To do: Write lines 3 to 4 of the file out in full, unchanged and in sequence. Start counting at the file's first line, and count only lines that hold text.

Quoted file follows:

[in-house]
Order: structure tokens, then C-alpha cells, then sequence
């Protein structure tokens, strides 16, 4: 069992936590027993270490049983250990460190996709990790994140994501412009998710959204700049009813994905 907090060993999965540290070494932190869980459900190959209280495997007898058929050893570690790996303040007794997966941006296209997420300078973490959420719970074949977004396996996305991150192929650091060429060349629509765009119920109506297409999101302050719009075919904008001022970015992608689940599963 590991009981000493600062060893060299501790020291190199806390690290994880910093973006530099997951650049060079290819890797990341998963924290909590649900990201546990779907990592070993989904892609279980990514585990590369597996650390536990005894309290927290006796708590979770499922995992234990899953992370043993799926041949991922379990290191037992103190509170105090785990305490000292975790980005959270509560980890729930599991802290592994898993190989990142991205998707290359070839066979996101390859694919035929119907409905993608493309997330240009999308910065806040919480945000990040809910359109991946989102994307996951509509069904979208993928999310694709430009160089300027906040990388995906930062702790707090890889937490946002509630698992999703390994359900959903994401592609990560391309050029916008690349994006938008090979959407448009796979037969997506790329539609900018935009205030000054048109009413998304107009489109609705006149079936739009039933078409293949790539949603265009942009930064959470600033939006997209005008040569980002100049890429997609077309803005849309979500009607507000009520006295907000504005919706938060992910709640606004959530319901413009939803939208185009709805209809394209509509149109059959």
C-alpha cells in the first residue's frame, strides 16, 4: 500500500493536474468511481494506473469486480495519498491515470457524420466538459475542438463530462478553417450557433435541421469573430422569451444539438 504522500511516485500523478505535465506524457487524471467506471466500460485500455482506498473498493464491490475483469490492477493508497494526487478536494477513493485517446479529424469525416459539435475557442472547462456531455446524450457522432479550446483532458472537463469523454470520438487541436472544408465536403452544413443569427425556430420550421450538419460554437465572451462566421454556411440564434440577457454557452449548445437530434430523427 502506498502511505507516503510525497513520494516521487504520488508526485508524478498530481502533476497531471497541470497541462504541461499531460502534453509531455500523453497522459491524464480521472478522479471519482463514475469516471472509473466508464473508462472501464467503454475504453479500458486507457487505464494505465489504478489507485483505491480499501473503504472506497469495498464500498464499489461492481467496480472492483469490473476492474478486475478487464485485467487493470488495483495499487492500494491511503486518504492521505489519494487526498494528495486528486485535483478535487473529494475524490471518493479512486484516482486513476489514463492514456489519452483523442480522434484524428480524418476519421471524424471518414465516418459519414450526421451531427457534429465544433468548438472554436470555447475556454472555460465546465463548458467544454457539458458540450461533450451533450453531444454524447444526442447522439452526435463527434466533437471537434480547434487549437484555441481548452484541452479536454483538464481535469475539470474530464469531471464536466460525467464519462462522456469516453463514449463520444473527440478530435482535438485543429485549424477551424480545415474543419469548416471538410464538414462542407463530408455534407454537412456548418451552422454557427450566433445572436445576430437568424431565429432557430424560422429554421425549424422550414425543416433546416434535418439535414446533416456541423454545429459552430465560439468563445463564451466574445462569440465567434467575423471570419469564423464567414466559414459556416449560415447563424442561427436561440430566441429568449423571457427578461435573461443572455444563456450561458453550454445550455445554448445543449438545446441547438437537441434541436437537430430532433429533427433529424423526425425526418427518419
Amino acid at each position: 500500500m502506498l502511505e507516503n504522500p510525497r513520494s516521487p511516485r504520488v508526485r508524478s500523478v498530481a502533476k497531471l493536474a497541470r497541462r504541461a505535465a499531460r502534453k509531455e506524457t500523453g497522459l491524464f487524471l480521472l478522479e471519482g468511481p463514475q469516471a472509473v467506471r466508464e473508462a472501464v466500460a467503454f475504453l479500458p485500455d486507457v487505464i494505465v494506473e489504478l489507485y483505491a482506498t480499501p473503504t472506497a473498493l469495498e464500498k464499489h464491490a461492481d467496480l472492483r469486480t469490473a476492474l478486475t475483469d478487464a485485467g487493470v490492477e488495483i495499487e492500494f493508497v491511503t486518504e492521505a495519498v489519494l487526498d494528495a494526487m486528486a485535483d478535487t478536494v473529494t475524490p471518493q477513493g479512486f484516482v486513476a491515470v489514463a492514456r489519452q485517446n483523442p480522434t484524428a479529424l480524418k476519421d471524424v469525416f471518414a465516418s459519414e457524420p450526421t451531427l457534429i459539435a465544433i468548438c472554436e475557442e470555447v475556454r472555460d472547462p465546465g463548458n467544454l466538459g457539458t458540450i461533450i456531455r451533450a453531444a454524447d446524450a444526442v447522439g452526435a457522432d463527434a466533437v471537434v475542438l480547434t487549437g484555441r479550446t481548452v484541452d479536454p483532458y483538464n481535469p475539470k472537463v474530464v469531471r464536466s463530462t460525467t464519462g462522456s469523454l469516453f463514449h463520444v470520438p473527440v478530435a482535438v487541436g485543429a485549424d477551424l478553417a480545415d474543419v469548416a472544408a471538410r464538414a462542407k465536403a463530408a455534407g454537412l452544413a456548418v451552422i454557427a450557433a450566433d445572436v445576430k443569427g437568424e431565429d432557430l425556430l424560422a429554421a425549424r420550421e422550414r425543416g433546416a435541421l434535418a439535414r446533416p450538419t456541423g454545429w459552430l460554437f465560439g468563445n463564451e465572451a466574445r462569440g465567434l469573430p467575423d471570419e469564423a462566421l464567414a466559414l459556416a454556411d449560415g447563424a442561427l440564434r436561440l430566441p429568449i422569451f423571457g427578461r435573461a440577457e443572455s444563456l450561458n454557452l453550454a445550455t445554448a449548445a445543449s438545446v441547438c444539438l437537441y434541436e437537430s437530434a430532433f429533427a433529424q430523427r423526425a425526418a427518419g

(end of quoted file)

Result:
């Protein structure tokens, strides 16, 4: 069992936590027993270490049983250990460190996709990790994140994501412009998710959204700049009813994905 907090060993999965540290070494932190869980459900190959209280495997007898058929050893570690790996303040007794997966941006296209997420300078973490959420719970074949977004396996996305991150192929650091060429060349629509765009119920109506297409999101302050719009075919904008001022970015992608689940599963 590991009981000493600062060893060299501790020291190199806390690290994880910093973006530099997951650049060079290819890797990341998963924290909590649900990201546990779907990592070993989904892609279980990514585990590369597996650390536990005894309290927290006796708590979770499922995992234990899953992370043993799926041949991922379990290191037992103190509170105090785990305490000292975790980005959270509560980890729930599991802290592994898993190989990142991205998707290359070839066979996101390859694919035929119907409905993608493309997330240009999308910065806040919480945000990040809910359109991946989102994307996951509509069904979208993928999310694709430009160089300027906040990388995906930062702790707090890889937490946002509630698992999703390994359900959903994401592609990560391309050029916008690349994006938008090979959407448009796979037969997506790329539609900018935009205030000054048109009413998304107009489109609705006149079936739009039933078409293949790539949603265009942009930064959470600033939006997209005008040569980002100049890429997609077309803005849309979500009607507000009520006295907000504005919706938060992910709640606004959530319901413009939803939208185009709805209809394209509509149109059959």
C-alpha cells in the first residue's frame, strides 16, 4: 500500500493536474468511481494506473469486480495519498491515470457524420466538459475542438463530462478553417450557433435541421469573430422569451444539438 504522500511516485500523478505535465506524457487524471467506471466500460485500455482506498473498493464491490475483469490492477493508497494526487478536494477513493485517446479529424469525416459539435475557442472547462456531455446524450457522432479550446483532458472537463469523454470520438487541436472544408465536403452544413443569427425556430420550421450538419460554437465572451462566421454556411440564434440577457454557452449548445437530434430523427 502506498502511505507516503510525497513520494516521487504520488508526485508524478498530481502533476497531471497541470497541462504541461499531460502534453509531455500523453497522459491524464480521472478522479471519482463514475469516471472509473466508464473508462472501464467503454475504453479500458486507457487505464494505465489504478489507485483505491480499501473503504472506497469495498464500498464499489461492481467496480472492483469490473476492474478486475478487464485485467487493470488495483495499487492500494491511503486518504492521505489519494487526498494528495486528486485535483478535487473529494475524490471518493479512486484516482486513476489514463492514456489519452483523442480522434484524428480524418476519421471524424471518414465516418459519414450526421451531427457534429465544433468548438472554436470555447475556454472555460465546465463548458467544454457539458458540450461533450451533450453531444454524447444526442447522439452526435463527434466533437471537434480547434487549437484555441481548452484541452479536454483538464481535469475539470474530464469531471464536466460525467464519462462522456469516453463514449463520444473527440478530435482535438485543429485549424477551424480545415474543419469548416471538410464538414462542407463530408455534407454537412456548418451552422454557427450566433445572436445576430437568424431565429432557430424560422429554421425549424422550414425543416433546416434535418439535414446533416456541423454545429459552430465560439468563445463564451466574445462569440465567434467575423471570419469564423464567414466559414459556416449560415447563424442561427436561440430566441429568449423571457427578461435573461443572455444563456450561458453550454445550455445554448445543449438545446441547438437537441434541436437537430430532433429533427433529424423526425425526418427518419